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LA CROSSE, Wisconsin (AP) – La Crosse has a relatively small Muslim community, but is ready to help any Afghan immigrants who settle in the area.

Wahhab Khandker says the Othman Bin Affan Mosque in La Crosse has provided resources to Afghans treated in hospitals in La Crosse and is working with a larger group to help raise funds and supplies for the nearly 13,000 Afghans staying at Fort McCoy.

“We’re in touch to ask what we can do there,” Khandker said. “We will take care of everyone who comes to La Crosse. “

Fort McCoy is one of eight military installations across the country housing Afghan immigrants who fled their country after the United States ended its 20-year military mission in Afghanistan last month, La Crosse Tribune reported.

Khandker is a member of Afghan Refugee Assistance Coordination La Crosse, a group created in August to support Afghan immigrants staying at Fort McCoy while awaiting their permanent living conditions in the United States. The group consists of 88 people from 36 organizations and has met regularly to raise funds and spread the message that immigrants are welcome in western Wisconsin. Khandker does not use the term “refugee” to describe newcomers and prefers to call newcomers “immigrants”.

Khandker, professor emeritus of economics at the University of Wisconsin-La Crosse who retired last year, has not been to Fort McCoy but maintains contact with the people who did. Through his work with the La Crosse group, Khandker has identified three areas of need:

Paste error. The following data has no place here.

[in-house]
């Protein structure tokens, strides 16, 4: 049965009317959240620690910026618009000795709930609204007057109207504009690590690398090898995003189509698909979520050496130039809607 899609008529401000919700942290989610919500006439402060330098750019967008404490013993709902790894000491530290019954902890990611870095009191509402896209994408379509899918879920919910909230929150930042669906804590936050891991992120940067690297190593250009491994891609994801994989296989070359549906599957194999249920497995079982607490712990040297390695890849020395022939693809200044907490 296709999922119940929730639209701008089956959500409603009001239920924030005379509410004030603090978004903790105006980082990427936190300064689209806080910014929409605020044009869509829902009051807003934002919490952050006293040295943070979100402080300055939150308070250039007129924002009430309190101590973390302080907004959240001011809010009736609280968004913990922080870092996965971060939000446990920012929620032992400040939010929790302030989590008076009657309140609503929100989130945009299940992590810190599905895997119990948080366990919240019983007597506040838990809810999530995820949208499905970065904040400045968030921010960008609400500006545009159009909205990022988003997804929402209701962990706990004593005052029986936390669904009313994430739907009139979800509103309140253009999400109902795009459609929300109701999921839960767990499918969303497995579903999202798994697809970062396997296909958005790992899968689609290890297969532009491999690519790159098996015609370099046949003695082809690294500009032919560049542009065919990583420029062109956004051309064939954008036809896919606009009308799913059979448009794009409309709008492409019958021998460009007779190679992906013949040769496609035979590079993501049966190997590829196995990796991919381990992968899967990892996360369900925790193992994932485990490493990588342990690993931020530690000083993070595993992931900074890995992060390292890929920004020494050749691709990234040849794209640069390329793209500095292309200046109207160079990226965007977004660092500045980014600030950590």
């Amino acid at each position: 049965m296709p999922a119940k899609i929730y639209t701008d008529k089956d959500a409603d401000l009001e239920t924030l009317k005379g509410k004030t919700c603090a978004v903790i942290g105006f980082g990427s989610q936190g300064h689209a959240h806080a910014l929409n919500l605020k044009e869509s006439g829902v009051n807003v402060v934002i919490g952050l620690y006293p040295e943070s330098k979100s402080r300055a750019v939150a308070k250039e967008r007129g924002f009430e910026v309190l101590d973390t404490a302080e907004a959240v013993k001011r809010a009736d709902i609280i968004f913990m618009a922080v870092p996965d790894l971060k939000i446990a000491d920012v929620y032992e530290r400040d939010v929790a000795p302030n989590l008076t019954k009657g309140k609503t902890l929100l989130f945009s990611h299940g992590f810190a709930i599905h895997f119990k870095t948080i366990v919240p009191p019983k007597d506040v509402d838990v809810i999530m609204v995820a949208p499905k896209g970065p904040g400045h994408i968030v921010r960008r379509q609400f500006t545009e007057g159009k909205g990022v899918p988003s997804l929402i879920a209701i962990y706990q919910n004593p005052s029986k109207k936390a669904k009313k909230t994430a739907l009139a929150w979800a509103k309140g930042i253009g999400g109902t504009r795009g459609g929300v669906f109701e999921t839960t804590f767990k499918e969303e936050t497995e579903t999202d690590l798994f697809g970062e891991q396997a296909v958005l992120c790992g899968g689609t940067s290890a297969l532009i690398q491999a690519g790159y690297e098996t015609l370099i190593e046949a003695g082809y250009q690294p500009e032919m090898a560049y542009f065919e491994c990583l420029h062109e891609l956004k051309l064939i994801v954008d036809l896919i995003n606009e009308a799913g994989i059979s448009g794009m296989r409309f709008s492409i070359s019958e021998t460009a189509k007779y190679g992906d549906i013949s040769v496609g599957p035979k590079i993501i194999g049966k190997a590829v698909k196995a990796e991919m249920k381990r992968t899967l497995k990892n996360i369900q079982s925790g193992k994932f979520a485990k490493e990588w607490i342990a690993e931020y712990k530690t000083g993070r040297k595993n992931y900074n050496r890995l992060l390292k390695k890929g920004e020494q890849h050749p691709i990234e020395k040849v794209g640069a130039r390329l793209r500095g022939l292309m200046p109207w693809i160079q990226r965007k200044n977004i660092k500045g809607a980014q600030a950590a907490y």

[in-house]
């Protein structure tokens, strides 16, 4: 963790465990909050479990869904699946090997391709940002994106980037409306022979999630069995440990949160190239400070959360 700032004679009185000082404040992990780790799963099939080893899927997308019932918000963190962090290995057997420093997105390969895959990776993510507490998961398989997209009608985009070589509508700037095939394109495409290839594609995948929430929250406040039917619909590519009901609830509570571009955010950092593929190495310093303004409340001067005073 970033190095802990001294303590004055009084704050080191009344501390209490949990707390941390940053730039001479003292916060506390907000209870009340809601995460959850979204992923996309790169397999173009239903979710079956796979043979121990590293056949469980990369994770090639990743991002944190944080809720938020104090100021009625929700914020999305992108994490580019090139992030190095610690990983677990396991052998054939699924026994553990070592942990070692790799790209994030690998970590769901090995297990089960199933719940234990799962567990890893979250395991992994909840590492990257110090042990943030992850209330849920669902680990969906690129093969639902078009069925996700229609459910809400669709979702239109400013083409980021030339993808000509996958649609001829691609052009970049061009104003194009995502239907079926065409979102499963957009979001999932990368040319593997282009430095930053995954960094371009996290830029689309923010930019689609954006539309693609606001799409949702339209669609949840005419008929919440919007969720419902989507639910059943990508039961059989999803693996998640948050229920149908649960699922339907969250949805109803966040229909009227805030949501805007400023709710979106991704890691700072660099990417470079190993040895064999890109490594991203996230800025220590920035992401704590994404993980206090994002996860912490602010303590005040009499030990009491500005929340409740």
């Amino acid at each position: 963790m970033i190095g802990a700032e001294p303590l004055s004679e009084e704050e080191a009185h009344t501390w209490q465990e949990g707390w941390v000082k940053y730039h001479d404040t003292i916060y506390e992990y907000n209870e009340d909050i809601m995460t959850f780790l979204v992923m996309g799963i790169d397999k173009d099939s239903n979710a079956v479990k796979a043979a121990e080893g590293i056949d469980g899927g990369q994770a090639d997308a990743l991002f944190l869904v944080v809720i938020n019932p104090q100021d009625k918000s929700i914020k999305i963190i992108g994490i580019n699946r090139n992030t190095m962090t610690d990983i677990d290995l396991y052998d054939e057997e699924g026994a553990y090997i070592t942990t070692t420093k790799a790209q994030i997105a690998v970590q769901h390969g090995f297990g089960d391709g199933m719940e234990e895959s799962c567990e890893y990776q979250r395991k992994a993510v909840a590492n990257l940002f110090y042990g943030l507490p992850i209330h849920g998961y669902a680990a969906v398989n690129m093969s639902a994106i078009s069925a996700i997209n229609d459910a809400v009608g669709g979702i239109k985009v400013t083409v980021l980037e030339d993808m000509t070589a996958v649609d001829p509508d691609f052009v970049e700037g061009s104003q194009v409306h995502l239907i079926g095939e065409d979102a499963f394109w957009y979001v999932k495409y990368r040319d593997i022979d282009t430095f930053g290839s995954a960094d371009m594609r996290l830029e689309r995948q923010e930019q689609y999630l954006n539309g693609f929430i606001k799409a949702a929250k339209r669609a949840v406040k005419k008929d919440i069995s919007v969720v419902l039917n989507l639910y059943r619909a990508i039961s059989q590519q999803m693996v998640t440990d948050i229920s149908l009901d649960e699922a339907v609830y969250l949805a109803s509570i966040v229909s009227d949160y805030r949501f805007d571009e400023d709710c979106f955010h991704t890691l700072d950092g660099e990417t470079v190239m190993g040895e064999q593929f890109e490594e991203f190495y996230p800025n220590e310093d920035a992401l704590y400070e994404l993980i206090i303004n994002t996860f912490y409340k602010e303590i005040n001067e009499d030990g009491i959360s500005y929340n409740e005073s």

Clothing: He said many immigrants left Afghanistan with the clothing on her back and described a woman wearing the same dress every day.

Communication: He said most immigrants still have relatives in Afghanistan and have difficulty in contacting them.

Food: Muslims demand that meat intended for human consumption be slaughtered in accordance with Islamic law. Khandker said there is only one place in La Crosse that sells halal food.

Khandker said immigrants from Fort McCoy were able to meet their spiritual needs. Muslims pray five times a day and can do it alone.

“Prayer does not necessarily require the clergy,” he said. “It’s just between you and God. It is not fancy or difficult to do. We don’t need a middleman.

Khandker said Fort McCoy has plenty of space for worshipers to pray, but there is a shortage of Korans. He said a Chicago Muslim organization has provided 1,500 Korans since the immigrants arrived.

While Othman Bin Affan is the closest mosque to Fort McCoy, Khandker said it was not large enough to provide large-scale assistance. He said the local mosque provided a dozen Korans and prayer rugs to treated immigrants in Gundersen.

“We are only 60 people here,” he said. “We are limited in what we can do. “

Khandker said if Afghan immigrants choose to settle in La Crosse, the mosque will likely require larger facilities. Arrived at La Crosse in 1983, he saw the Muslim community grow steadily. A call to prayer last week drew nearly 20 men into the mosque.

“When I arrived in La Crosse, I didn’t know any Muslims here,” he says. “Our members are either doctors, professors, engineers or business people. We provide a lot of service to the community. We contribute as much as possible.

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Julio V. Miller

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